The number of coronavirus infections in Ukraine has exceeded 3 million with more than 70,000 deaths, the Health Ministry said on November 4, as Eastern Europe continues to struggle with a surge in COVID-19 cases amid low inoculation rates prompted by vaccine skepticism and disinformation.
The ministry said it had registered a record daily high of 27,377 new coronavirus infections over the past 24 hours, exceeding the previous high of 26,870 on October 29.
RFE/RL's Coronavirus Coverage
Features and analysis, videos, and infographics explore how the COVID-19 pandemic is affecting the countries in our region.
The country of some 40 million people also reported 699 new coronavirus-related deaths.
Ukraine, one of Europe's poorest countries, has been hit by a huge rise in infections with the more contagious Delta variant.
The spike in new infections and deaths prompted authorities to implement strict restrictions and urge people to get vaccinated. But the tough restrictions have sparked protests.
More than 1,000 people rallied in central Kyiv on November 3. Demonstrators gathered near the parliament building and blocked roads, holding posters reading, "No to vaccination," "Say no to COVID passports," and, "Say no to COVID genocide."
No incidents were reported amid a strong police presence.
Only about 17 percent -- or 7.6 million people -- have been fully vaccinated with four available shots from Pfizer-BioNTech, Moderna, AstraZeneca, and Sinovac.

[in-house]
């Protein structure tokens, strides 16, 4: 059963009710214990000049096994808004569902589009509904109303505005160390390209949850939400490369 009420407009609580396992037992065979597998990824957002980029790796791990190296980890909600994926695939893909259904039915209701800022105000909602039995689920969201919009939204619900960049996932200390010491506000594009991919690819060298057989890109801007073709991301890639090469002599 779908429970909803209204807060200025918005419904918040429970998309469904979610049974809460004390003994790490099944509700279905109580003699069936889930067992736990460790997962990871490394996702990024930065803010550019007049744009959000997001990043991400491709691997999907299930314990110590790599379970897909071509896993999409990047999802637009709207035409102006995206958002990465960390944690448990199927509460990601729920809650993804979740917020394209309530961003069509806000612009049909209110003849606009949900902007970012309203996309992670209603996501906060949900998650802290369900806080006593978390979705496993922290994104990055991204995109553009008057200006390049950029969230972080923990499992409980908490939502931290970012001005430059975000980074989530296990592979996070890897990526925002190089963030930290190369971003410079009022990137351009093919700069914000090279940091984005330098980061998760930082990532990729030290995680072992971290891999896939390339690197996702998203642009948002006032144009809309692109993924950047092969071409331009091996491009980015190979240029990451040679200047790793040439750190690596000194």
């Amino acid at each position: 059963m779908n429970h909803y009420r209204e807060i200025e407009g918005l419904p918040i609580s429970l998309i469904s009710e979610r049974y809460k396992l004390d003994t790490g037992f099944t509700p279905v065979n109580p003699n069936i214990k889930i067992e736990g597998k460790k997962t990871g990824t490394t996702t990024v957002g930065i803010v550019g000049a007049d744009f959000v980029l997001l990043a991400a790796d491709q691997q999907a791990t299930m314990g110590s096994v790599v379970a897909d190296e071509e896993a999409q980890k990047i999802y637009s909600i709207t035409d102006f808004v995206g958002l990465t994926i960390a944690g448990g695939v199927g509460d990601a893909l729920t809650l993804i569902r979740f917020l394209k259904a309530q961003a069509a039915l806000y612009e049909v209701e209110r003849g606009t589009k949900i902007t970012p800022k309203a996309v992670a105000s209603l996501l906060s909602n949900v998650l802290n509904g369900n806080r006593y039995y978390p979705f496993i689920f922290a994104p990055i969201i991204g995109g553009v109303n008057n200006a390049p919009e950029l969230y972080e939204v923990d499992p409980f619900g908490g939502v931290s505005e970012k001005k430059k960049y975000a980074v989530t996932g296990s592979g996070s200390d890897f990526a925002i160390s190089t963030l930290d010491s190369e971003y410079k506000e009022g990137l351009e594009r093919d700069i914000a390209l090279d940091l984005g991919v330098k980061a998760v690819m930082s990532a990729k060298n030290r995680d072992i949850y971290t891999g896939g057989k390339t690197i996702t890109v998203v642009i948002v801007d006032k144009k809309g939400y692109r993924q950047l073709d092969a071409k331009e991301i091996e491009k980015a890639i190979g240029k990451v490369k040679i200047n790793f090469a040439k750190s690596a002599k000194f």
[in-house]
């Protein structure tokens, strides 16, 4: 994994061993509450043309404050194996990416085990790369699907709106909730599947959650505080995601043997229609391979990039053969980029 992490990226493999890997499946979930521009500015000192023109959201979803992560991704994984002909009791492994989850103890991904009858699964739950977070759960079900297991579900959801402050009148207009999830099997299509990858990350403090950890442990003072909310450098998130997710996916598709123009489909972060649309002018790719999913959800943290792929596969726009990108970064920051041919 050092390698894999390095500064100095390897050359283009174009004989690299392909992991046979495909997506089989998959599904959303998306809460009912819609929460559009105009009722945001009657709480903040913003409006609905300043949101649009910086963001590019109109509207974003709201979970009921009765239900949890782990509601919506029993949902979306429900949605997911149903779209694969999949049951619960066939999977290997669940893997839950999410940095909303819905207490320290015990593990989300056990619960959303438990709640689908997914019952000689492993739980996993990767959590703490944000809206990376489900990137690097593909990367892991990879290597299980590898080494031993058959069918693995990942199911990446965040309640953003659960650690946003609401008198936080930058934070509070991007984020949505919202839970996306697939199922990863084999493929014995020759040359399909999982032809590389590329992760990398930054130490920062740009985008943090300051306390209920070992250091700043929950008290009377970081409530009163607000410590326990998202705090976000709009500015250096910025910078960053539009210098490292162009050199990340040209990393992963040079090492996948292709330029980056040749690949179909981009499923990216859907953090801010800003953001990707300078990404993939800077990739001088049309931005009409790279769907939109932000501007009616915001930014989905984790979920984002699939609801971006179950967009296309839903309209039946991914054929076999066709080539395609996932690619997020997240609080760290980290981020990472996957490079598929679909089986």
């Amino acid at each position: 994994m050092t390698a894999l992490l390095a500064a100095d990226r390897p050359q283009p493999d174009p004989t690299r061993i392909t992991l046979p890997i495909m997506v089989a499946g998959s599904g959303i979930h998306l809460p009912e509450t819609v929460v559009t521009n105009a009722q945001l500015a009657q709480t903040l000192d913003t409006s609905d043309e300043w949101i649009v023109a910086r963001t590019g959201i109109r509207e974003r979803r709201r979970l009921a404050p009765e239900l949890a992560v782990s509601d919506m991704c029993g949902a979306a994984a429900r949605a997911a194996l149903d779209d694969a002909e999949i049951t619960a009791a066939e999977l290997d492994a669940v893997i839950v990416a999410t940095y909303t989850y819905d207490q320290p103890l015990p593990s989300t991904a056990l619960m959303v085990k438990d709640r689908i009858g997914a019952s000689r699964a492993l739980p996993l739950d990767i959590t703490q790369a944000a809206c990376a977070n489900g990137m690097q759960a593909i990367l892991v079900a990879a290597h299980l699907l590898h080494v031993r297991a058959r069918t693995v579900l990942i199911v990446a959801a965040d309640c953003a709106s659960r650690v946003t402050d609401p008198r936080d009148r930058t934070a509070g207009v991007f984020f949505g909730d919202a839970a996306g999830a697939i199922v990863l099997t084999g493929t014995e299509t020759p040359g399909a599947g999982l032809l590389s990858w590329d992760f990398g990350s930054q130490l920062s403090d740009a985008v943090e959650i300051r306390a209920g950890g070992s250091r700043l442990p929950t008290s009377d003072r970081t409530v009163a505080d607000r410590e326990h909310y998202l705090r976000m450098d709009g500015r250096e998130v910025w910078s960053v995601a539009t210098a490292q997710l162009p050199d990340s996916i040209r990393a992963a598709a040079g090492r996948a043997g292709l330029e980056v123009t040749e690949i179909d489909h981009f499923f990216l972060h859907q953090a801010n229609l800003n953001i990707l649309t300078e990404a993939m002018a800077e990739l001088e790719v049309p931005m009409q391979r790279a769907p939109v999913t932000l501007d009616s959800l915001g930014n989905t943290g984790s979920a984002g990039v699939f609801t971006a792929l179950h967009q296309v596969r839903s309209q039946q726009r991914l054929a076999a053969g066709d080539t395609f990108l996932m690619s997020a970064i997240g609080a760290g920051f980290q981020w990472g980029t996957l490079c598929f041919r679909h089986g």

Some Ukrainians prefer to pay for fake vaccination certificates, and police have opened hundreds of cases into false inoculation documents.
Vaccinations have become mandatory for some state employees, and in areas with high infection rates, such as Kyiv, only vaccinated people or those with negative COVID-19 test results are allowed into restaurants, gyms, and on public transport.
Last week, the government also started requiring proof of vaccination, recovery from infection, or negative COVID-19 tests for people boarding airplanes, trains, and long-distance buses.
Kyiv Mayor Vitali Klitschko told RFE/RL this week that a large number of people are getting severely sick and that the capacity of hospitals is more than 80 percent full.
With hospitals reaching full capacity, the Health Ministry predicts that the greatest load on medical facilities will fall from mid-November until the beginning of next year.
Widespread vaccine skepticism has been blamed on a lack of trust in state institutions and on disinformation that spreads on social media.
President Volodymyr Zelenskiy last week pleaded with Ukrainians to ignore fake news and get inoculated.
"Switch off social networks and turn on your brain," Zelenskiy said.